AcidBox Malware Uncovered Using Repurposed VirtualBox Exploit

acidbox malware

A “very rare” malware has been used by an unknown threat actor in cyberattacks against two different Russian organizations in 2017.

Advanced malware, dubbed AcidBox, has been identified by researchers who say a mysterious cybergang used it twice against Russian organizations as far back as 2017. In a report released Wednesday, Palo Alto Networks’ Unit 42 sheds new light onto attacks against the popular open-source virtualization software VirtualBox that used the AcidBox malware.

Unit 42’s postmortem on the VirtualBox attacks begins in 2008 when researchers at Core Security found a bug in the Windows Vista security mechanism called Driver Signature Enforcement (DSE). The flaw allowed an attacker to disable DSE and install rogue software onto targeted instances of Oracle’s VirtualBox software. The bug (CVE-2008-3431) impacting VirtualBox driver VBoxDrv.sys was patched in version 1.6.4.

Fast forward to 2o14, and the notorious Turla Group developed the first malware to abused a third-party device driver to disable DSE, weaponizing Core Security’s research. The Turla Group attacks also focused on VirtualBox drivers. And despite Oracle’s 2008 patch, Turla operators successfully figured out how to disabled DSE with its malware. That’s because, according to Unit 42, despite the bug (CVE-2008-3431) fix, only one of two vulnerabilities were patched in 2008.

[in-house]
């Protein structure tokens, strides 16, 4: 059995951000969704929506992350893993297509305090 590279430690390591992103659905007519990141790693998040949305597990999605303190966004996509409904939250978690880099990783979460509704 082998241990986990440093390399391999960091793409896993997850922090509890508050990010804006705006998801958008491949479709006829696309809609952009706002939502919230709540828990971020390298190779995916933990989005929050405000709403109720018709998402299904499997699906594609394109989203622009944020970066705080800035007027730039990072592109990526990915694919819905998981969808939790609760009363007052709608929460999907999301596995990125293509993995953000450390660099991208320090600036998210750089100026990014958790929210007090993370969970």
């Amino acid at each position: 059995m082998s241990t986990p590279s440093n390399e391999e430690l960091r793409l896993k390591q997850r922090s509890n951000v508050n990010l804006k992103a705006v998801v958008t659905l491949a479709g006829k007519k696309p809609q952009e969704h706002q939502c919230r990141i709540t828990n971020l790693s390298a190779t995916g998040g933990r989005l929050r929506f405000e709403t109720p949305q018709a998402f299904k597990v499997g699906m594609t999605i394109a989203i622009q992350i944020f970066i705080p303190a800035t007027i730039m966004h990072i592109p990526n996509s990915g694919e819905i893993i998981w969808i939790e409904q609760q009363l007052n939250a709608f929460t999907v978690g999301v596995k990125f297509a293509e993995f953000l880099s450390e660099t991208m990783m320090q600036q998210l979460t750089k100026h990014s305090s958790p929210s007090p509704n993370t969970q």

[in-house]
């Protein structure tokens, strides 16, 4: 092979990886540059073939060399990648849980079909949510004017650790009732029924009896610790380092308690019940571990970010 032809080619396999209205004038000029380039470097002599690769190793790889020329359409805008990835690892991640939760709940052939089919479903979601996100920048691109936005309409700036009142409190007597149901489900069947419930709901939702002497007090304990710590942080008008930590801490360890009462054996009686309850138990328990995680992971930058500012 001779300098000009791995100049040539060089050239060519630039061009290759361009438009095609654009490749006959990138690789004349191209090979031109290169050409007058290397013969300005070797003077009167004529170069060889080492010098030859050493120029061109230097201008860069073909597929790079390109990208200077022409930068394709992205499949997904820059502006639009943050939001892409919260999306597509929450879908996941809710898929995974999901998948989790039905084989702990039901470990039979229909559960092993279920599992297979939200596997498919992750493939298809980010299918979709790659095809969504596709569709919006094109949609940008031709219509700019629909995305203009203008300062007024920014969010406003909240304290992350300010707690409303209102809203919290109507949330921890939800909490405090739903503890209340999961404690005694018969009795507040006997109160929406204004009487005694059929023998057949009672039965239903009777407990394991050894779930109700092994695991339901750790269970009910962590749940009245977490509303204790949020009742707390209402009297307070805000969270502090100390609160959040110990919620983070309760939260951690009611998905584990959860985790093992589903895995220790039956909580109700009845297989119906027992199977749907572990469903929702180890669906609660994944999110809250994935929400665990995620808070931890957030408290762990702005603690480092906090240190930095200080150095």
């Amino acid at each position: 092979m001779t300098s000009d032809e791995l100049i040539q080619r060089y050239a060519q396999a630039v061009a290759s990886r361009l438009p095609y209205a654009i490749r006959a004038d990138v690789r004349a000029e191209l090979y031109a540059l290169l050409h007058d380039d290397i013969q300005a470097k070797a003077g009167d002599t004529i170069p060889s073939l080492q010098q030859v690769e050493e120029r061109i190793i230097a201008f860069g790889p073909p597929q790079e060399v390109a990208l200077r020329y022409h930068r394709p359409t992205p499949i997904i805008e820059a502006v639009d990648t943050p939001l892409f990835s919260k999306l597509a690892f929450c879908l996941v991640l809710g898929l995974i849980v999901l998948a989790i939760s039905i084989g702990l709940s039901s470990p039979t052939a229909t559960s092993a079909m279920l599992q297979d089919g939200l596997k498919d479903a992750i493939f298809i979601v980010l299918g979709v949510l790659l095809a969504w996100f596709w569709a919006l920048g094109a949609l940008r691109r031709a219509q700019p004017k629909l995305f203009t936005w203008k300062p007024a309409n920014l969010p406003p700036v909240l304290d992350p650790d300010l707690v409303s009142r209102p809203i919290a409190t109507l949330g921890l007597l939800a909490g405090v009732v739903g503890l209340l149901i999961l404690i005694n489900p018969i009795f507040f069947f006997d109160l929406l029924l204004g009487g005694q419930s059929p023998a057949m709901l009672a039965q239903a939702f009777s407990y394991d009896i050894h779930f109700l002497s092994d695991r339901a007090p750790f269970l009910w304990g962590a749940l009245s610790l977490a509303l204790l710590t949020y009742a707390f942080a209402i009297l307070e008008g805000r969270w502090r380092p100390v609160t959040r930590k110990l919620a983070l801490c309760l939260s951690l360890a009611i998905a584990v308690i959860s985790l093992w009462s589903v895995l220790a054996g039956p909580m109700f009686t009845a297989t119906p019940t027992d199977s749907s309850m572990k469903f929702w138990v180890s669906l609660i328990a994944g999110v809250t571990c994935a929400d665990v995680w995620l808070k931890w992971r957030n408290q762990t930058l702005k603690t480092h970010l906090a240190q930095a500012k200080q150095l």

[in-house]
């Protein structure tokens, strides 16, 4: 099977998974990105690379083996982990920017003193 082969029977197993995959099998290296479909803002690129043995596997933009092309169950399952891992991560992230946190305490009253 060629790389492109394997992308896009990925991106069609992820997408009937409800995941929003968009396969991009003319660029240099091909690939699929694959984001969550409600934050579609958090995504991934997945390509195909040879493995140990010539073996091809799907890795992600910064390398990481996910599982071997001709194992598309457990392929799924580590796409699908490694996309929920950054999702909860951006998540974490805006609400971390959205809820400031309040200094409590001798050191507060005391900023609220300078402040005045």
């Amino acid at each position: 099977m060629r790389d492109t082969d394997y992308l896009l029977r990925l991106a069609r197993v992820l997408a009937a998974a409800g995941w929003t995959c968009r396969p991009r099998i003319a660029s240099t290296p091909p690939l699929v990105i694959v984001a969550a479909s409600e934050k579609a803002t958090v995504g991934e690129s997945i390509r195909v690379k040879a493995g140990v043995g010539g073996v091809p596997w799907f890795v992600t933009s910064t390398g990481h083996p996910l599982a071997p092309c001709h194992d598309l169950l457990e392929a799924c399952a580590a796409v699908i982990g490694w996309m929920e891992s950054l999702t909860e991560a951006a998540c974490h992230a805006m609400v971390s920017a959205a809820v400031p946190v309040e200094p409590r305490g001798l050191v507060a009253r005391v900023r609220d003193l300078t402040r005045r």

“The exploit used by Turla actually abuses two vulnerabilities — of which, only one was ever fixed [with CVE-2008-3431],” Unit 42 wrote in its report posted Wednesday. The Turla Group malware, researchers said, also targeted a second DSE vulnerability tied to a signed VirtualBox driver (VBoxDrv.sys v1.6.2) using what would later be identified as AcidBox malware.

Fast forward to 2019, and that’s when Unit 42 said it first discovered a sample of AcidBox that had been uploaded to VirusTotal. Researchers then traced the AcidBox malware to fresh attacks against the VirtualBox driver VBoxDrv.sys v1.6.2, along with all other versions up to v3.0.0 (the current VirtualBox version is 6).

“Because of the malware’s complexity, rarity, and the fact that it’s part of a bigger toolset, we believe it was used by an advanced threat actor for targeted attacks and it’s likely that this malware is still being used today if the attacker is still active,” wrote Dominik Reichel and Esmid Idrizovic, researchers with Palo Alto Networks’ Unit 42 team.

Despite similarities between the Turla Group and the cybergang behind the recent VirtualBox attacks, researchers said the two threat groups are not linked. Turla, also known as Venomous Bear, Waterbug and Uroboros, is a Russian-speaking threat actor known since 2014.

VirtualBox Exploit

The exploit that was used by Turla abuses two vulnerabilities. The first flaw (CVE-2008-3431), fixed in 2008, exists in the VBoxDrvNtDeviceControl function in VBoxDrv.sys. The function does not properly validate a buffer associated with the Irp object, allowing local users to gain privileges by opening the \\.\VBoxDrv device and calling DeviceIoControl to send a crafted kernel address.